October 25, 2014
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Artist of Apponaug mural remains a mystery
Warwick Beacon Photo
FOUR CORNERS IN 1905: This is one of three panels of the mural discovered in city archives.

Just when it looked like the mystery of the Apponaug mural was solved; it took a new twist.

“It looks like we’re back to square one,” Jan Marshall of the City Clerk’s office said last week after hearing from the artist who was believed to have done the work depicting Apponaug Four Corners at the turn of the century. The mural’s three panels, which were discovered in the city archives by City Clerk Marie Ahlert, show a horse-drawn trolley and a woman crossing the corners in front of the Apponaug Hotel. The Pawtucket Credit Union now sits on the site of the hotel.

Marshall hopes to identify the artist in her efforts to win a grant to restore the work. And after that is done, Ahlert suggests the canvas mural that is about five feet high and 10 feet long be mounted in the clerk’s office and readily available for public viewing.

Initially, it was presumed the mural hung in City Hall and was taken down at some point during renovations. It was also thought to date to the early or mid 1900s.

But all that changed when Mike Ferrante came forward following a story on the work. Ferrante immediately identified it as coming from the Mr. Donut coffee shop that once stood where Walgreens is today. Not only did he remember it being in the shop, but also he knew it was painted in 1974 or a year later. He also believed he met the artist who he described as a man in his 20s.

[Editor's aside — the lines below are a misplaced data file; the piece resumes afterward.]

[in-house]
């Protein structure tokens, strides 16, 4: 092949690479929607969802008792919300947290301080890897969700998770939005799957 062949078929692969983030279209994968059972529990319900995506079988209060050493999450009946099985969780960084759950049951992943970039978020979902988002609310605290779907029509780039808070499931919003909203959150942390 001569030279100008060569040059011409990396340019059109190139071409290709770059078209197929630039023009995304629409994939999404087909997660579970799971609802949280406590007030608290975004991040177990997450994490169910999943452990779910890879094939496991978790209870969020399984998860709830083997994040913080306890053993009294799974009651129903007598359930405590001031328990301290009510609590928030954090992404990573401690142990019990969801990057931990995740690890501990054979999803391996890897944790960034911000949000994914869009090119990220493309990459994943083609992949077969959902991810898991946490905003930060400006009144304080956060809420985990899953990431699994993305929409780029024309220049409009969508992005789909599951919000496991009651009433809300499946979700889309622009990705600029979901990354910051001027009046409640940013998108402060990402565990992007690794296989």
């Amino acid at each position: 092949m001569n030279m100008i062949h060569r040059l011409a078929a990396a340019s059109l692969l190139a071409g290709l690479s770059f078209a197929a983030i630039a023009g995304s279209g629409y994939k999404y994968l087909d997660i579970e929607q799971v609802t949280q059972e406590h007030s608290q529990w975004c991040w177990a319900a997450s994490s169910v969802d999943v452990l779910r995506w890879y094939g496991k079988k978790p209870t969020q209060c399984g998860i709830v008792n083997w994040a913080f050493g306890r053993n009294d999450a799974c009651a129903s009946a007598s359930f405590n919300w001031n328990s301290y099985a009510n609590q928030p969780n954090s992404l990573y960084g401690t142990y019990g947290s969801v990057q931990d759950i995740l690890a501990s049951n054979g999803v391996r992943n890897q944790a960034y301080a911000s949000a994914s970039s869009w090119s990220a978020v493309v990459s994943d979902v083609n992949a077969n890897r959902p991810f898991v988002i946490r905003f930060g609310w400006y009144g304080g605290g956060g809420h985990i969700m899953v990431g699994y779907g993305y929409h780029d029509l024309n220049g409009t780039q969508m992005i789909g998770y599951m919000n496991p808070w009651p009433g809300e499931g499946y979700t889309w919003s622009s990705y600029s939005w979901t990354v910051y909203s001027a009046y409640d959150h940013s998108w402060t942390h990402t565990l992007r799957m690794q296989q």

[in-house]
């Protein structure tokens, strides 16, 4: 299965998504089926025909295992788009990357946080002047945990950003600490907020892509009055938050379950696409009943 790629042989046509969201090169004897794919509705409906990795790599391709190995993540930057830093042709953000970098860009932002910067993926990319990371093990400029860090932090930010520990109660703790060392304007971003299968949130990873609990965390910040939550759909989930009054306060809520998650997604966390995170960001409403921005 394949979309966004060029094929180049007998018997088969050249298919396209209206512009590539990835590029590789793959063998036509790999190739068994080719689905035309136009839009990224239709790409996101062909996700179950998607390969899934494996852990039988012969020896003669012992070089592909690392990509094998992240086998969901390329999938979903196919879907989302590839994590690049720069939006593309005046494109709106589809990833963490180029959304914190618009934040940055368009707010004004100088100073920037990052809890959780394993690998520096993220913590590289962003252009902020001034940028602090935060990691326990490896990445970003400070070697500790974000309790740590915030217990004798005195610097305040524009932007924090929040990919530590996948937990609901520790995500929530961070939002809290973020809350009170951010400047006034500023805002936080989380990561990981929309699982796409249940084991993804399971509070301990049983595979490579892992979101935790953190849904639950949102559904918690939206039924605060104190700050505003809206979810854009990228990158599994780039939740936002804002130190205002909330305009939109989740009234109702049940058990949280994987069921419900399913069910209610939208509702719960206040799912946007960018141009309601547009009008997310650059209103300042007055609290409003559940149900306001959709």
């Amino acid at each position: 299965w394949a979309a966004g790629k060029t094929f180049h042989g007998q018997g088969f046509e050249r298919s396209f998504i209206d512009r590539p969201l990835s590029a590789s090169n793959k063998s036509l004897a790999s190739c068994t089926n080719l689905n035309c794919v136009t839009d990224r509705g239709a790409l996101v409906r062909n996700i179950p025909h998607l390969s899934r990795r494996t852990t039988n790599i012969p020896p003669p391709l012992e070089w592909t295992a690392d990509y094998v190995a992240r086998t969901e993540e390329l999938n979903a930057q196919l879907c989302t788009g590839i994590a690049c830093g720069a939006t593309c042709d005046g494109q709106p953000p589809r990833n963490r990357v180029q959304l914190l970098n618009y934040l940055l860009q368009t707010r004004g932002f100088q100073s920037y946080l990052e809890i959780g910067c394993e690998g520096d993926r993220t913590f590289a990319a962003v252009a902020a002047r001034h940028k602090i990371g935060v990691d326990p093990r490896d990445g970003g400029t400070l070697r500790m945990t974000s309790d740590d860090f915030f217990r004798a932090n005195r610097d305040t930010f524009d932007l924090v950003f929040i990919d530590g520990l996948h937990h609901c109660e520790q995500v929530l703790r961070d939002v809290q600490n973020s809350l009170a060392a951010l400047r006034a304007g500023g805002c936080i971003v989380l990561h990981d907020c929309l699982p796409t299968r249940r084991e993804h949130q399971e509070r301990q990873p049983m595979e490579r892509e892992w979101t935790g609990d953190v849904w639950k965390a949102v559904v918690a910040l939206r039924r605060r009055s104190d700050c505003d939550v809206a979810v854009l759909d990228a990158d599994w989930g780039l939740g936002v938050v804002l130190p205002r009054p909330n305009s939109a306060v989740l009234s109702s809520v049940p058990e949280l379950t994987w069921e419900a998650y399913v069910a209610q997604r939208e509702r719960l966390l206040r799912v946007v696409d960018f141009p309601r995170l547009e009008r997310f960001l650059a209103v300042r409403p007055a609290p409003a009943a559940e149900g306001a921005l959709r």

That news had Marshall thinking she was hot on the trail to finding the artist.

Then things turned around.

Looking at the work, City Historian Henry Brown was convinced that Cay Epstein painted it. The mural is unsigned and it is missing a section, apparently cut out for a wall outlet. That piece is thought to have contained the artist’s name.

Brown knew Epstein moved from Warwick but didn’t know where. He remembered her studio and the fact she painted the scene of a racing horse-drawn fire pumper on the exterior wall of the Lakewood Firefighters’ hall.

Marshall tracked Epstein down to Bellville, Texas, a town of about 4,000. Following the death of her husband, Epstein reverted to using her maiden name of Wade. But, while she recalls doing the Lakewood mural and another mural for Park School, Wade is certain the Apponaug piece is not hers.

“It’s not mine,” she said emphatically in a telephone interview Tuesday.

Now 83, Wade has stopped painting because of failing eyesight. Nonetheless, she warmed to the challenge of identifying the artist and offered the names of several local artists who she thought might help. Unfortunately, two of her leads, Maxwell Mays and Spencer Crooks, are no longer living.

On the other hand, Ferrante hasn’t given up the chase. He cited the name of the original owner of Mr. Donut and recalled how the mural had been removed when the business was sold. When it was sold again in 1989 to the shop’s former manager and baker, Ferrante helped remount it. He’s provided Marshall with the names of those people and she’s hopeful they’ll come through.

When Ferrante learned of Brown’s identification of Epstein as the artist, he thought that perhaps the young man he met back in the ’70s could have been one of her students.

He’s also sure he’s seen a photo taken in 1904 that depicts the same scene, down to the trolley and watering fountain that was once at the corners and is now at the Dorothy Mayor Park next to St. Barnabas Church.

So now the search is for the artist and the photograph.


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